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Re: Good countersink

Postby John Clifford » Sun Jun 10, 2018 4:54 pm

Cool, thanks. A lot of times, I end up using oversized twist drill bits for countersinks. It works better than the "countersink bit" I have, but this one looks promising.
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Re: Good countersink

Postby Steve Sawyer » Sun Jun 10, 2018 9:33 pm

John Clifford wrote:Cool, thanks. A lot of times, I end up using oversized twist drill bits for countersinks. It works better than the "countersink bit" I have, but this one looks promising.


Yeah, it seems most of the countersinks I have are designed for (and work great) on metal, but as soon as I try to use them on wood, it's clear that the angle of the cutting edge is too obtuse for anything that is softer than something I'd use on a fretboard. Ring-porous woods in particular (e.g. oak, ash) and more open-pored woods like mahogany just don't cut well with those edges.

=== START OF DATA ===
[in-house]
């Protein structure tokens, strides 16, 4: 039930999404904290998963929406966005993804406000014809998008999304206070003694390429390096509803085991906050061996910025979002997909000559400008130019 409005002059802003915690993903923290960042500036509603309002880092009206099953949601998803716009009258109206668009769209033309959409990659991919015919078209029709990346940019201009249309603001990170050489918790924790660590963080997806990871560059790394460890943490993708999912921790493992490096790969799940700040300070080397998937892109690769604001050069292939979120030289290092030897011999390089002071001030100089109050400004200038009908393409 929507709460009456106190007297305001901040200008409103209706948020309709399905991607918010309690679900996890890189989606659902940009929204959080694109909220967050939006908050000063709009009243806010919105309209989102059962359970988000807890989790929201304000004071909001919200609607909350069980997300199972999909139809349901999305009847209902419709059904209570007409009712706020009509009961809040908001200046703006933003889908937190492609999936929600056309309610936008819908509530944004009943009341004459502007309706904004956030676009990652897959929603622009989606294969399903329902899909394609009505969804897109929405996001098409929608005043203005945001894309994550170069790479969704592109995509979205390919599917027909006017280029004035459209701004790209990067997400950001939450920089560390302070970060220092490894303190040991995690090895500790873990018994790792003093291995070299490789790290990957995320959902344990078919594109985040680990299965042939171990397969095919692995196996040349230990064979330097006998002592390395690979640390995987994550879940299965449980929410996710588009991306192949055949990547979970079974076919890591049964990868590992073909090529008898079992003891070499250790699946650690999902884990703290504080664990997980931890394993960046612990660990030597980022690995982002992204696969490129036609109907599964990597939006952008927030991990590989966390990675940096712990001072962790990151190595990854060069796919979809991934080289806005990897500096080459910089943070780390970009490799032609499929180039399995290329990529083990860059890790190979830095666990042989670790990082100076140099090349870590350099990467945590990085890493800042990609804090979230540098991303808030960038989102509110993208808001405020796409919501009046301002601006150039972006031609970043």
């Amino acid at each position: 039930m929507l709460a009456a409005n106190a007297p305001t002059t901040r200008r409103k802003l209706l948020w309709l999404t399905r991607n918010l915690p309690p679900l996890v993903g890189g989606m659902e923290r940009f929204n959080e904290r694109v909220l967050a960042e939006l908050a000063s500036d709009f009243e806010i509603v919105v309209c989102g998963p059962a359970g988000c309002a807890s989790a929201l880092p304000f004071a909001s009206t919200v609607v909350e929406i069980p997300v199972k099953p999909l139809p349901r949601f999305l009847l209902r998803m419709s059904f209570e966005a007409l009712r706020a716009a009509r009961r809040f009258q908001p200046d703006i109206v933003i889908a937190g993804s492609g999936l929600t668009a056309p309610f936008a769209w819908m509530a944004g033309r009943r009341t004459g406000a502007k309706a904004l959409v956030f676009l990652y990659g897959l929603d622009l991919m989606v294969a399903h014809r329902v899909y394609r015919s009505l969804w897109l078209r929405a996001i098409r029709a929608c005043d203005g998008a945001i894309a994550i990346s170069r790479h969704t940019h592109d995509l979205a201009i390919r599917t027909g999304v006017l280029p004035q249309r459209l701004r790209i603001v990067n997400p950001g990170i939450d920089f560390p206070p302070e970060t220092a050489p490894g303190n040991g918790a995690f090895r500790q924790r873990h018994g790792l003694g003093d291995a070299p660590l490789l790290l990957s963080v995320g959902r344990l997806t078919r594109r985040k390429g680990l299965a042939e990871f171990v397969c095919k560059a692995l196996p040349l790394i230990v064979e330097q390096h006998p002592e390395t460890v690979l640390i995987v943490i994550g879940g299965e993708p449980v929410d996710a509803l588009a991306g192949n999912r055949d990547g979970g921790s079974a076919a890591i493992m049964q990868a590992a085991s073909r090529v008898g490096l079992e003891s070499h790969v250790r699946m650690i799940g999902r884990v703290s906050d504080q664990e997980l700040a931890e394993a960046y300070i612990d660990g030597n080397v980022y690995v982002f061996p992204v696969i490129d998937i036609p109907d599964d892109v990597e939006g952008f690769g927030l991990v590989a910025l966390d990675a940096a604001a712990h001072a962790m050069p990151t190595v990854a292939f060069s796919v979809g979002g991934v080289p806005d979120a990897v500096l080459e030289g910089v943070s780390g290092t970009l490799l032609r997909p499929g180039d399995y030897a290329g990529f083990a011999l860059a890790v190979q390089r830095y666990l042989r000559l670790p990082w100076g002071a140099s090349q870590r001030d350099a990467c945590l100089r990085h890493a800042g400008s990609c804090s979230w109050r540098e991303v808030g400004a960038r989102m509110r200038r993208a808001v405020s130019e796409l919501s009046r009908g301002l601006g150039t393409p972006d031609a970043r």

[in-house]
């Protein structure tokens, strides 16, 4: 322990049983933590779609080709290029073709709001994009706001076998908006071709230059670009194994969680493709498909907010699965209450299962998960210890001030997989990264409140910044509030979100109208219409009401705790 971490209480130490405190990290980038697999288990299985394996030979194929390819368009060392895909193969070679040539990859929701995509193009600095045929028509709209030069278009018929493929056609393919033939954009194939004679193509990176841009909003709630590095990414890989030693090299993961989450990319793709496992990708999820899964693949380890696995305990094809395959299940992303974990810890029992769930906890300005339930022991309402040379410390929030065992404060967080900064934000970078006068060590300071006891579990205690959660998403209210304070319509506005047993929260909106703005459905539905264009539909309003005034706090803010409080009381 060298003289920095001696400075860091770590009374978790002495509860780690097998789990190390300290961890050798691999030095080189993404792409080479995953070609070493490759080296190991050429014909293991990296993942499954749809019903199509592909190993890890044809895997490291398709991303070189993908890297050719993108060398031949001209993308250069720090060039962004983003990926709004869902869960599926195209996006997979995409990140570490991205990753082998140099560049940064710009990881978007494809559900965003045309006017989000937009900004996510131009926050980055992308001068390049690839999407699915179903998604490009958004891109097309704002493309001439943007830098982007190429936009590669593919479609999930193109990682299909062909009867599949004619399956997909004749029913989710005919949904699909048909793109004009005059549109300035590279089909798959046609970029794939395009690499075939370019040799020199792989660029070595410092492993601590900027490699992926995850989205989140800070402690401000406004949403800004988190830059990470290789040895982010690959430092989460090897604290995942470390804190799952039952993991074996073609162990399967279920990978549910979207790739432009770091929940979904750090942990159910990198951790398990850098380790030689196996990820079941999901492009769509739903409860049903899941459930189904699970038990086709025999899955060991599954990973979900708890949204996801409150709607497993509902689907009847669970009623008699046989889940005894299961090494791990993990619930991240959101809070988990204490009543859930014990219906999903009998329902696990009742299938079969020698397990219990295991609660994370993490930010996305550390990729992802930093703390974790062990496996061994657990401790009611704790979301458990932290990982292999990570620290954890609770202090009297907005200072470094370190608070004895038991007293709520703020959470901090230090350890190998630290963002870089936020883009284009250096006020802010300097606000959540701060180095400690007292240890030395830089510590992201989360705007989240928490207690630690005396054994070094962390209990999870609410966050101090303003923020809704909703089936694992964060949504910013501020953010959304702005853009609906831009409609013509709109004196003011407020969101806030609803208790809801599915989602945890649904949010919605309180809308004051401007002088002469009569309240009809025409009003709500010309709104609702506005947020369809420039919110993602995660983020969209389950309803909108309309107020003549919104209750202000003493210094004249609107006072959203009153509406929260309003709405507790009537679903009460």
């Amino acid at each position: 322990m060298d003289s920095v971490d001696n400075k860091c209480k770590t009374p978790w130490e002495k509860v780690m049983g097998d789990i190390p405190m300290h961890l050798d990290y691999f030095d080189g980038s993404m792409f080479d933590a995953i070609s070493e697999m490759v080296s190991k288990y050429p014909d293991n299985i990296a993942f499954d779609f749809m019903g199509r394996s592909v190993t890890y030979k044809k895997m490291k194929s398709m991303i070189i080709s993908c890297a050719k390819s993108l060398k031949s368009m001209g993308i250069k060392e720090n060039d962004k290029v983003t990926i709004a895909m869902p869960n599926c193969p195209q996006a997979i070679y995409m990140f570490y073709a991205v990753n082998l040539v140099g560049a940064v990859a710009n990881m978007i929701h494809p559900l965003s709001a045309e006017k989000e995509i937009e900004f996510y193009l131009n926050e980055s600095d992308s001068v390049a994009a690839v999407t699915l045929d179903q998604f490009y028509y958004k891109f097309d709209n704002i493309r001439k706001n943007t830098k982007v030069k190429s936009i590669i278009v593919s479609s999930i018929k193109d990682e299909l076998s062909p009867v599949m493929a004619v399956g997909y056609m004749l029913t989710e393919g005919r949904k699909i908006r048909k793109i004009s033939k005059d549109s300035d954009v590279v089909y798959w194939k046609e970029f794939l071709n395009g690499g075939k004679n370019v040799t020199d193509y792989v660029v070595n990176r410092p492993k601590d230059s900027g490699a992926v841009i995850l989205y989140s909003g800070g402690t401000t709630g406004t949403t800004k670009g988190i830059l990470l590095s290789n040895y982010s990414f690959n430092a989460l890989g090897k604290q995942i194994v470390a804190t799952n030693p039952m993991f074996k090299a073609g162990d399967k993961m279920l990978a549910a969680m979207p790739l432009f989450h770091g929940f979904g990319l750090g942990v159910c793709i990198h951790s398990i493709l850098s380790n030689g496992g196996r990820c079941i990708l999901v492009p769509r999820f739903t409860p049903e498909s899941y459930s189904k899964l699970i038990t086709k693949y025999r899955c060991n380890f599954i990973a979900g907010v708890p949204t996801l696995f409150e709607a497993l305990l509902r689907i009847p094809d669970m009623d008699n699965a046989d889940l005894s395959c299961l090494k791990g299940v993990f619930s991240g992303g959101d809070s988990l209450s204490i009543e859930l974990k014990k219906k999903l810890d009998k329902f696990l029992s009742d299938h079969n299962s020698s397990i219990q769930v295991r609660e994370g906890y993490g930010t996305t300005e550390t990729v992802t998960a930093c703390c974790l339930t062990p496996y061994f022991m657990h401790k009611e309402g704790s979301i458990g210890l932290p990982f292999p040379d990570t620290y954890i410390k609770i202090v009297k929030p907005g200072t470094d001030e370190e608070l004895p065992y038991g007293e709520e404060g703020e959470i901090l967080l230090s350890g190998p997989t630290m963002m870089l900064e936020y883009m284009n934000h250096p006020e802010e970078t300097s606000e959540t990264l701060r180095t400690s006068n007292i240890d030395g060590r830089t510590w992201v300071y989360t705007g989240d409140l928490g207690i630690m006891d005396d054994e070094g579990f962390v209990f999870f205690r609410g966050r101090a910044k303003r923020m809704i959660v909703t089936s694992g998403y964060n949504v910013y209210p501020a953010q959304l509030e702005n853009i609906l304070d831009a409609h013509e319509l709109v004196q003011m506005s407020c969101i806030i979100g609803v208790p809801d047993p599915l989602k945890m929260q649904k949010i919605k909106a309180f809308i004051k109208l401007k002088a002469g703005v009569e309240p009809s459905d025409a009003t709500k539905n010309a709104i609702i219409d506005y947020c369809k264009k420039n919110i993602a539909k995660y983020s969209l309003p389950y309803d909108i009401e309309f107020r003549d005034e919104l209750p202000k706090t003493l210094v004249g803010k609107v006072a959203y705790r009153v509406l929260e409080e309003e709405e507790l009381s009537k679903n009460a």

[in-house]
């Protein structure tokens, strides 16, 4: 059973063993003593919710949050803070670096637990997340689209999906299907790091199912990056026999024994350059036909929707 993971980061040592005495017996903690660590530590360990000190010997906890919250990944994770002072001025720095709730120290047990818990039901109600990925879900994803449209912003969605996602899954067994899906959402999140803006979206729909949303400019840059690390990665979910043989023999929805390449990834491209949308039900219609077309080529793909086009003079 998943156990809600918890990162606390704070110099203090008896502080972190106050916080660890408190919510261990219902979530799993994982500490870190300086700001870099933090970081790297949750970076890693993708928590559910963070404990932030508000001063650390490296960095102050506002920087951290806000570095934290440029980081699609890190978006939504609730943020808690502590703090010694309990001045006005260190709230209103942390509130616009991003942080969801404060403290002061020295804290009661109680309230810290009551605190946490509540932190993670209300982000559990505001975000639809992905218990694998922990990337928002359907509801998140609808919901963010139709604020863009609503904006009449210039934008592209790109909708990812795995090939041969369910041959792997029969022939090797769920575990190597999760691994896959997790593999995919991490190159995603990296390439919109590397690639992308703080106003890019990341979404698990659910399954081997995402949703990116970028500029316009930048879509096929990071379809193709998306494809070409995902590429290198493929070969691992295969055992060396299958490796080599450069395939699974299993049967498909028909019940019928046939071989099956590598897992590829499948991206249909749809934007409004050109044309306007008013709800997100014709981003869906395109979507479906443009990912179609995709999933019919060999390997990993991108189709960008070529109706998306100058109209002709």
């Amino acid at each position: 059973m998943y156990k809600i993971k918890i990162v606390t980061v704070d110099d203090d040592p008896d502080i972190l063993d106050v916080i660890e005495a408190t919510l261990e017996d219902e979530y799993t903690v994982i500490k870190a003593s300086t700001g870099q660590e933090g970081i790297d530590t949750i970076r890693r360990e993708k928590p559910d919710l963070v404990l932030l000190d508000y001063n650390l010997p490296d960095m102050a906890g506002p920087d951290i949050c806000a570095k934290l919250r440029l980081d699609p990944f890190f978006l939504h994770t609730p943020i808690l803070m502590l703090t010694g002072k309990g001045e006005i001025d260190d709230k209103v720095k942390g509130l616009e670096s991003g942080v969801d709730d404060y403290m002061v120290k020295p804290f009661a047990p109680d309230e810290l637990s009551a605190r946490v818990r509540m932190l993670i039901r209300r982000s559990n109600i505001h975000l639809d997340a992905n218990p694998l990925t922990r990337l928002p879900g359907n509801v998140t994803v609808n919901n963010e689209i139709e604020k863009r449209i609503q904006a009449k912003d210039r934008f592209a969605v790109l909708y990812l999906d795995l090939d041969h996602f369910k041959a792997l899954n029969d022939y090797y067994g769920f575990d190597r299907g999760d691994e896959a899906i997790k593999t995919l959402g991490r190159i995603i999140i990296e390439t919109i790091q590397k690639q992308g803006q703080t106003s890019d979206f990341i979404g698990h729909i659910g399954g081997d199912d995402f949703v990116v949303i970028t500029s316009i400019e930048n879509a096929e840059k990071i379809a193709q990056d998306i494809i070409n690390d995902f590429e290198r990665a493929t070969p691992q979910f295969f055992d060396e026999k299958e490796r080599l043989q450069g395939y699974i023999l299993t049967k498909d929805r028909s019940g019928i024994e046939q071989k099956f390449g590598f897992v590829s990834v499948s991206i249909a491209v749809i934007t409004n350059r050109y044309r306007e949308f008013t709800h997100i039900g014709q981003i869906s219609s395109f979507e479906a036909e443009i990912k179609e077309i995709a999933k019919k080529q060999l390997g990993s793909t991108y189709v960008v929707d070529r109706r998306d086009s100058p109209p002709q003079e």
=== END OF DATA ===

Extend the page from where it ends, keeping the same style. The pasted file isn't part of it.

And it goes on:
These cut more like a file.
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Re: Good countersink

Postby Bob Hammond » Mon Jun 11, 2018 12:37 pm

look for a Weldon countersink. It has only one hole and no flutes.
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Re: Good countersink

Postby Steve Sawyer » Mon Jun 11, 2018 1:12 pm

Bob Hammond wrote:look for a Weldon countersink. It has only one hole and no flutes.